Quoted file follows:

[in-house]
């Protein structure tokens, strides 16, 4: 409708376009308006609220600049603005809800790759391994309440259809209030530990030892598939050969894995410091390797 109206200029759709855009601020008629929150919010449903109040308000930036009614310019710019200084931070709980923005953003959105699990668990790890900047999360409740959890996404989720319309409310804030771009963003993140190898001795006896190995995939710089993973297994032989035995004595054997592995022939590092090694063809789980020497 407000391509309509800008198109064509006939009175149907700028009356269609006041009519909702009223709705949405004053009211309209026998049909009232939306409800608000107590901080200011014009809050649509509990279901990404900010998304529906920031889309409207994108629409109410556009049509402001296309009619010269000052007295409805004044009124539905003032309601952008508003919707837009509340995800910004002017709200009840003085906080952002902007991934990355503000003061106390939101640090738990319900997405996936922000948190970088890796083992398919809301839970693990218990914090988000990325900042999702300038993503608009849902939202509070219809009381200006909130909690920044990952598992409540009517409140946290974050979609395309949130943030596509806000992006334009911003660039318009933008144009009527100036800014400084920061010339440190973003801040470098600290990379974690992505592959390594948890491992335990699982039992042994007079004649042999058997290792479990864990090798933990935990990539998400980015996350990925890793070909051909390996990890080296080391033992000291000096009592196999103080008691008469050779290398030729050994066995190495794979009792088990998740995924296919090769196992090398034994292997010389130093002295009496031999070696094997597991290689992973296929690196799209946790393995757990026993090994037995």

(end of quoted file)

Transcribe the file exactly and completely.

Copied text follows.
[in-house]
């Protein structure tokens, strides 16, 4: 409708376009308006609220600049603005809800790759391994309440259809209030530990030892598939050969894995410091390797 109206200029759709855009601020008629929150919010449903109040308000930036009614310019710019200084931070709980923005953003959105699990668990790890900047999360409740959890996404989720319309409310804030771009963003993140190898001795006896190995995939710089993973297994032989035995004595054997592995022939590092090694063809789980020497 407000391509309509800008198109064509006939009175149907700028009356269609006041009519909702009223709705949405004053009211309209026998049909009232939306409800608000107590901080200011014009809050649509509990279901990404900010998304529906920031889309409207994108629409109410556009049509402001296309009619010269000052007295409805004044009124539905003032309601952008508003919707837009509340995800910004002017709200009840003085906080952002902007991934990355503000003061106390939101640090738990319900997405996936922000948190970088890796083992398919809301839970693990218990914090988000990325900042999702300038993503608009849902939202509070219809009381200006909130909690920044990952598992409540009517409140946290974050979609395309949130943030596509806000992006334009911003660039318009933008144009009527100036800014400084920061010339440190973003801040470098600290990379974690992505592959390594948890491992335990699982039992042994007079004649042999058997290792479990864990090798933990935990990539998400980015996350990925890793070909051909390996990890080296080391033992000291000096009592196999103080008691008469050779290398030729050994066995190495794979009792088990998740995924296919090769196992090398034994292997010389130093002295009496031999070696094997597991290689992973296929690196799209946790393995757990026993090994037995």